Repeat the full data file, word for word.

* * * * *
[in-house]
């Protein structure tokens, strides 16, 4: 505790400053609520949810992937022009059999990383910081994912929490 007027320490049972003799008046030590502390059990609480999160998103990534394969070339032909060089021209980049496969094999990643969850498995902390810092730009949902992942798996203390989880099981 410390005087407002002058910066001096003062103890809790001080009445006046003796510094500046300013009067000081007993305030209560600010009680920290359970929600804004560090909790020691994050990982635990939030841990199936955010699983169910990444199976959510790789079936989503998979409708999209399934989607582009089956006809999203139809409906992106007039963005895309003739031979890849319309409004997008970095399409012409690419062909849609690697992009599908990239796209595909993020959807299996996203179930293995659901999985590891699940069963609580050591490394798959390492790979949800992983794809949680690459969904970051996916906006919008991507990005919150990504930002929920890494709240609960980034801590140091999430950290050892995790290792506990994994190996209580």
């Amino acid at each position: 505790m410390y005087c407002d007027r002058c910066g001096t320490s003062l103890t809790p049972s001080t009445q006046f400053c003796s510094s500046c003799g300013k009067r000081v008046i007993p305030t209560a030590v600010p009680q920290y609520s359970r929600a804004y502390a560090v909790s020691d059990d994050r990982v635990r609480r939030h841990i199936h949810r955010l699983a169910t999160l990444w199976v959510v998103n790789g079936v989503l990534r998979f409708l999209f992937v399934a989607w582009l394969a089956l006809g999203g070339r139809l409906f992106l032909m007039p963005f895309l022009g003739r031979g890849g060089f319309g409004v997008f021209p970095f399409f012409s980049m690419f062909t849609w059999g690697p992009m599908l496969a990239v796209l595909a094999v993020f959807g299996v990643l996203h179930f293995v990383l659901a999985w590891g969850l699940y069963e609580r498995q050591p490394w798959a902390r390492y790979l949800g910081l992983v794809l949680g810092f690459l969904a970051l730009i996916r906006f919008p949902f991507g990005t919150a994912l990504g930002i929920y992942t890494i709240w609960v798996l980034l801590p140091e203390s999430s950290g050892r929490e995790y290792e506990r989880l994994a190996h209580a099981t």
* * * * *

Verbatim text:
[in-house]
């Protein structure tokens, strides 16, 4: 505790400053609520949810992937022009059999990383910081994912929490 007027320490049972003799008046030590502390059990609480999160998103990534394969070339032909060089021209980049496969094999990643969850498995902390810092730009949902992942798996203390989880099981 410390005087407002002058910066001096003062103890809790001080009445006046003796510094500046300013009067000081007993305030209560600010009680920290359970929600804004560090909790020691994050990982635990939030841990199936955010699983169910990444199976959510790789079936989503998979409708999209399934989607582009089956006809999203139809409906992106007039963005895309003739031979890849319309409004997008970095399409012409690419062909849609690697992009599908990239796209595909993020959807299996996203179930293995659901999985590891699940069963609580050591490394798959390492790979949800992983794809949680690459969904970051996916906006919008991507990005919150990504930002929920890494709240609960980034801590140091999430950290050892995790290792506990994994190996209580």
């Amino acid at each position: 505790m410390y005087c407002d007027r002058c910066g001096t320490s003062l103890t809790p049972s001080t009445q006046f400053c003796s510094s500046c003799g300013k009067r000081v008046i007993p305030t209560a030590v600010p009680q920290y609520s359970r929600a804004y502390a560090v909790s020691d059990d994050r990982v635990r609480r939030h841990i199936h949810r955010l699983a169910t999160l990444w199976v959510v998103n790789g079936v989503l990534r998979f409708l999209f992937v399934a989607w582009l394969a089956l006809g999203g070339r139809l409906f992106l032909m007039p963005f895309l022009g003739r031979g890849g060089f319309g409004v997008f021209p970095f399409f012409s980049m690419f062909t849609w059999g690697p992009m599908l496969a990239v796209l595909a094999v993020f959807g299996v990643l996203h179930f293995v990383l659901a999985w590891g969850l699940y069963e609580r498995q050591p490394w798959a902390r390492y790979l949800g910081l992983v794809l949680g810092f690459l969904a970051l730009i996916r906006f919008p949902f991507g990005t919150a994912l990504g930002i929920y992942t890494i709240w609960v798996l980034l801590p140091e203390s999430s950290g050892r929490e995790y290792e506990r989880l994994a190996h209580a099981t």